Are dahlias annuals or perennials? It depends on where you live

Are dahlias annuals or perennials?  It depends on where you live

It’s no wonder that many dahlia growers find themselves wondering, “Are dahlias perennials or annuals?” Dahlias often bloom abundantly with annual favorites such as zinnias and marigolds. From midsummer until frost, flowers will bloom that range from small, petal-filled, button-like blossoms to blooms larger than a dinner plate. However, these plants grow from bulb-like tubers that can survive the winter like perennials. To ensure your dahlias come back next year, you may have to help them, depending on your growing zone. Here’s what you need to know to successfully overwinter dahlia tubers to enjoy year after year.

Are dahlias perennial in your area?

Dahlias are native to the mountains of northern Mexico. It is hardy, or perennial, in tropical and warm climates, and emerges from the ground every spring. In general, dahlias are perennial in zones 8 and above. In zones 7 and below, dahlia’s fleshy roots — called tubers — die because of cold temperatures.

If you garden in zone 7 and below, you don’t have to say goodbye to your dahlias and start with fresh tubers next year. Winterize dahlias by digging them up in late fall and keeping them in a frost-free location until it is time to replant them in the spring.

General Klenev

How to overwinter dahlias

It can be a bit difficult to dig up dahlias and keep them over the winter. In fact, many cold zone gardeners choose to grow dahlias as annuals, purchasing new plants each year. Overwintering dahlias requires patience, persistence, and a little trial and error.

Moisture is a common cause of winter problems. Too much moisture or too little spells doom for dahlia tubers. Poll some dahlia experts, and you’ll get a bunch of tips and tricks for getting the moisture balance right. But at its core, it all boils down to five essential steps for winter success.

1. Wait

Allow the dahlia leaves to die completely to the ground in the fall before digging up the tubers. While a light frost may damage the flowers and some foliage, the plant will continue to grow actively. Wait to dig tubers until the freeze that kills all the foliage has cleared. For best results, keep an eye on the forecast and leave the tubers in the ground for a week or more after freezing the kill to allow them to continue maturing. Dig the tubers once low temperatures regularly drop to freezing.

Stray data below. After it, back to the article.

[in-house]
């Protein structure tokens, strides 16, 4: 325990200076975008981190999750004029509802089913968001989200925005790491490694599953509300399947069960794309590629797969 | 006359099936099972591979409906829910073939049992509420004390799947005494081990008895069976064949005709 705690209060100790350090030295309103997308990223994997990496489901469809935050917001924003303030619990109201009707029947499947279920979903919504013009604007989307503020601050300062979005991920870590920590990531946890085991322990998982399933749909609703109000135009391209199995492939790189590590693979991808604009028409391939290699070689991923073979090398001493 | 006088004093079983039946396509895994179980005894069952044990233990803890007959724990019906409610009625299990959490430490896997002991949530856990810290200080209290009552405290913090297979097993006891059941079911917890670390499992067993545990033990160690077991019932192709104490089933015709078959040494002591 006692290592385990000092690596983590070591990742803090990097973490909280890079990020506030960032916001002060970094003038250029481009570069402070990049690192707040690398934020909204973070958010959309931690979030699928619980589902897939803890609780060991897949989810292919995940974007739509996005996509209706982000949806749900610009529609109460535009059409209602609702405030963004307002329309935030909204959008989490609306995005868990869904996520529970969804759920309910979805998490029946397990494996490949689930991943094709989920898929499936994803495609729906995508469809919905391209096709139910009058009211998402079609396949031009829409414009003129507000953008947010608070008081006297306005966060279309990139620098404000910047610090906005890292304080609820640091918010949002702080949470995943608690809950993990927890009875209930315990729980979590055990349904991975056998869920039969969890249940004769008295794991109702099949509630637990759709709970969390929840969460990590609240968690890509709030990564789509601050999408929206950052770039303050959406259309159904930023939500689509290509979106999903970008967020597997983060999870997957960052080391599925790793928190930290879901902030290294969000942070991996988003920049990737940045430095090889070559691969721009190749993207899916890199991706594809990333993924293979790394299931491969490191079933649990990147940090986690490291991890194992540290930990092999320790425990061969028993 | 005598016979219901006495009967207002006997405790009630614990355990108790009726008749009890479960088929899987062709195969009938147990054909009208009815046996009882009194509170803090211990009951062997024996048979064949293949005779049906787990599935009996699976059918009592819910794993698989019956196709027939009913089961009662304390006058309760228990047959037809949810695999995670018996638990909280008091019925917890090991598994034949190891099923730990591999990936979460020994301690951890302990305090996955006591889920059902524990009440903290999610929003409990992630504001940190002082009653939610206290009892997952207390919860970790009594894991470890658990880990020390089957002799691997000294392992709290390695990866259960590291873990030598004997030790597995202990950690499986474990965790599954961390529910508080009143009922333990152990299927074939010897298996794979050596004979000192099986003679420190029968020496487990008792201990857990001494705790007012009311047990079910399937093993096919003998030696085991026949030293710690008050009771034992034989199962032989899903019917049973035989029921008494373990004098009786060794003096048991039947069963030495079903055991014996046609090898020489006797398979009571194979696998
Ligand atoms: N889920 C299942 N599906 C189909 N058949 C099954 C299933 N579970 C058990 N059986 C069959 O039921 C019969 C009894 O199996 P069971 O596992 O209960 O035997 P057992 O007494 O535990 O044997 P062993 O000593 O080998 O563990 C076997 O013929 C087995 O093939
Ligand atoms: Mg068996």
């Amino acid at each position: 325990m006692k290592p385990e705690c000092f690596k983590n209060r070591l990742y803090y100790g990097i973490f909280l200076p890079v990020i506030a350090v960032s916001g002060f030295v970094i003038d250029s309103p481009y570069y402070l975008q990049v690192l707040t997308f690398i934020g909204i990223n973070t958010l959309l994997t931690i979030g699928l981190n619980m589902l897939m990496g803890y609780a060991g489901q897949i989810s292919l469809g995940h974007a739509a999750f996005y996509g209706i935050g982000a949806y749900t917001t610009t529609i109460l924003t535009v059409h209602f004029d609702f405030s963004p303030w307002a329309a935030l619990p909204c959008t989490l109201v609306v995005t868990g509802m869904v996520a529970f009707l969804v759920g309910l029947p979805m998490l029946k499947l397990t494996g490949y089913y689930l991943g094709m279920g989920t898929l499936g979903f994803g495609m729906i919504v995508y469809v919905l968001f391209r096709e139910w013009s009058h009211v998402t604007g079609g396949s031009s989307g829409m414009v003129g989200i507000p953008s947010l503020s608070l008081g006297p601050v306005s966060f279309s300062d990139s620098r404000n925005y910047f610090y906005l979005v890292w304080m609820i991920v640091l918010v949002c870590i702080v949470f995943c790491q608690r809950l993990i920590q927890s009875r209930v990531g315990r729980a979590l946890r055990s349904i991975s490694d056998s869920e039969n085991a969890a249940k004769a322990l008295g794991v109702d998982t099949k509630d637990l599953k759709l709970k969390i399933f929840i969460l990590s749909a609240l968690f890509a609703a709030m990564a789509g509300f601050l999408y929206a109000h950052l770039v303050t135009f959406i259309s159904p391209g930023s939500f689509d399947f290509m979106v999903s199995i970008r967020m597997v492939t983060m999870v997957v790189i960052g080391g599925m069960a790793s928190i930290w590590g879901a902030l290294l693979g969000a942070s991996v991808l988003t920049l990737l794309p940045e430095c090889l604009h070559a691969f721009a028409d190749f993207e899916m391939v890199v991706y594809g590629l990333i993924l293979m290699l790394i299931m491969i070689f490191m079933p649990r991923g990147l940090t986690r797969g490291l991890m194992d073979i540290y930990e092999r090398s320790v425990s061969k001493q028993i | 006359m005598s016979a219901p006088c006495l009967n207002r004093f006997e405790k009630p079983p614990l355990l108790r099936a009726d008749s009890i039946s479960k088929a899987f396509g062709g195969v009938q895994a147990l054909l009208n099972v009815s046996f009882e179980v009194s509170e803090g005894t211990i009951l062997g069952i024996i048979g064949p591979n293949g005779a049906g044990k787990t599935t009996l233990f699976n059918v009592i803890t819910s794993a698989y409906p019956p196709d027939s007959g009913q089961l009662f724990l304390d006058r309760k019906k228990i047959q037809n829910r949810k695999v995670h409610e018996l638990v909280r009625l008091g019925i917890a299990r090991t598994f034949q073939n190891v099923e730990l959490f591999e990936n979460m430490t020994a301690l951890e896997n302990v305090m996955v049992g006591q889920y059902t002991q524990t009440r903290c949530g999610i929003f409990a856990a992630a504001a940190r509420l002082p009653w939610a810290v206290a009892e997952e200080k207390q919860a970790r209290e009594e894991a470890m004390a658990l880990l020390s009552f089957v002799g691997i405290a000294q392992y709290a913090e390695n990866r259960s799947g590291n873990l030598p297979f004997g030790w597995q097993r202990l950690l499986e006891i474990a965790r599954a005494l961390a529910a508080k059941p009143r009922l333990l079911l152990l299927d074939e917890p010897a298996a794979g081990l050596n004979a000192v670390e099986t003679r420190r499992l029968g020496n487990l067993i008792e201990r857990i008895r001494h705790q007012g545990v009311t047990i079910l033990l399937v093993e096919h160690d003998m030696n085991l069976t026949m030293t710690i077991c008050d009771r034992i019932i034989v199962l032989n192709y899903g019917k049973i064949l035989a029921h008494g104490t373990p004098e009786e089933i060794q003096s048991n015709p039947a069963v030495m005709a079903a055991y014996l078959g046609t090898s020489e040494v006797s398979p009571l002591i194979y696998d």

2. Dig carefully

Dahlia tubers are tender and fleshy, loosely held together by a network of underground stems. Lifting it off the ground requires some gentleness to avoid damaging it. Use a fork or potato shovel to loosen the soil around the entire clump, working at least one foot away from the main trunk. Carefully lift the clump of tubers from the ground and clean off the soil clinging to the individual tubers.

3. Treatment of dahlia tubers

The tubers are very soft when they come out of the ground in the fall. Encourage them to harden off or cure by spreading them out in a shaded, well-ventilated area for a few days. A covered porch or garage can be a great place to treat dahlias. Make sure to protect them from freezing temperatures.

Blaine trenches

4. Store it well

Moist, well-ventilated storage is essential for dahlia tubers in the winter. A damp but poorly ventilated storage place will cause the tubers to rot. A well-ventilated site without adequate moisture will cause the tubers to dry out and wilt. Experts recommend balancing humidity and ventilation by packing the tubers in a well-ventilated box or basket. Place the tubers upside down, allowing plenty of space between the clumps.

Garden Test Tip: Use a permanent marker to label the tubers with variety names so you don’t have to keep track of labels.

Cover the blocks with a 4- to 6-inch layer of moist vermiculite or fine wood chips, such as commercially sold pet bedding. How moist vermiculite or wood chips are depends on the humidity in your storage area. Start by creating a less wet packing material. Then you can easily add water if the tubers seem to be drying out. Store the ventilated box or basket in the garage, basement, or in a low-temperature area between 35 and 50 degrees Fahrenheit. Avoid places that are hot or cold, very humid or very dry.

5. Check in

Remove the packing material and check the tubers every two weeks. If the tubers appear dry or wilted, mist the media lightly with water. Get a jump start on the growing season by planting tubers in pots about 4 weeks before the last frost date in the spring. Plant them in a bright, sunny window or under grow lights and transplant them into the garden after all danger of frost has passed.

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